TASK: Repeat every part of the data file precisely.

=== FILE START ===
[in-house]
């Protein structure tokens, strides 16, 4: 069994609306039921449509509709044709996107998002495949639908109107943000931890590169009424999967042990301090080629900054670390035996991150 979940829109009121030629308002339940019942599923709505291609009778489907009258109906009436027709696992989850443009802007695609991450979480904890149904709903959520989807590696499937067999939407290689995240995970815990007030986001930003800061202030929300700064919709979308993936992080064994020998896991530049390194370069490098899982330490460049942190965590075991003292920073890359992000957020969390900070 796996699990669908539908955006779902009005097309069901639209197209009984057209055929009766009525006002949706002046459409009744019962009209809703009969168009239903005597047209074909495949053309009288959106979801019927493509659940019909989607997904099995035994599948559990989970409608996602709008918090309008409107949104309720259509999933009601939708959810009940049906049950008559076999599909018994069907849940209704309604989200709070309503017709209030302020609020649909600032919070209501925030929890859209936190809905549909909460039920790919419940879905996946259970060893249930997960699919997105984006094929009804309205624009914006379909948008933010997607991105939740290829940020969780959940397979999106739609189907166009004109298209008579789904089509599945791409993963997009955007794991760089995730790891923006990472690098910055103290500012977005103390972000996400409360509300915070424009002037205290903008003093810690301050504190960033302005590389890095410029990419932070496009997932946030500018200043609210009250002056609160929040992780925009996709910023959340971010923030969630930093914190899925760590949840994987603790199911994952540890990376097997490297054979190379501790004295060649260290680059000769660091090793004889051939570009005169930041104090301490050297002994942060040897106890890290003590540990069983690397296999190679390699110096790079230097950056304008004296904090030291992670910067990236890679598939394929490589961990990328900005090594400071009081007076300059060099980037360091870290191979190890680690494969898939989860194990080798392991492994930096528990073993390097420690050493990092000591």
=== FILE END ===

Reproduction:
[in-house]
């Protein structure tokens, strides 16, 4: 069994609306039921449509509709044709996107998002495949639908109107943000931890590169009424999967042990301090080629900054670390035996991150 979940829109009121030629308002339940019942599923709505291609009778489907009258109906009436027709696992989850443009802007695609991450979480904890149904709903959520989807590696499937067999939407290689995240995970815990007030986001930003800061202030929300700064919709979308993936992080064994020998896991530049390194370069490098899982330490460049942190965590075991003292920073890359992000957020969390900070 796996699990669908539908955006779902009005097309069901639209197209009984057209055929009766009525006002949706002046459409009744019962009209809703009969168009239903005597047209074909495949053309009288959106979801019927493509659940019909989607997904099995035994599948559990989970409608996602709008918090309008409107949104309720259509999933009601939708959810009940049906049950008559076999599909018994069907849940209704309604989200709070309503017709209030302020609020649909600032919070209501925030929890859209936190809905549909909460039920790919419940879905996946259970060893249930997960699919997105984006094929009804309205624009914006379909948008933010997607991105939740290829940020969780959940397979999106739609189907166009004109298209008579789904089509599945791409993963997009955007794991760089995730790891923006990472690098910055103290500012977005103390972000996400409360509300915070424009002037205290903008003093810690301050504190960033302005590389890095410029990419932070496009997932946030500018200043609210009250002056609160929040992780925009996709910023959340971010923030969630930093914190899925760590949840994987603790199911994952540890990376097997490297054979190379501790004295060649260290680059000769660091090793004889051939570009005169930041104090301490050297002994942060040897106890890290003590540990069983690397296999190679390699110096790079230097950056304008004296904090030291992670910067990236890679598939394929490589961990990328900005090594400071009081007076300059060099980037360091870290191979190890680690494969898939989860194990080798392991492994930096528990073993390097420690050493990092000591």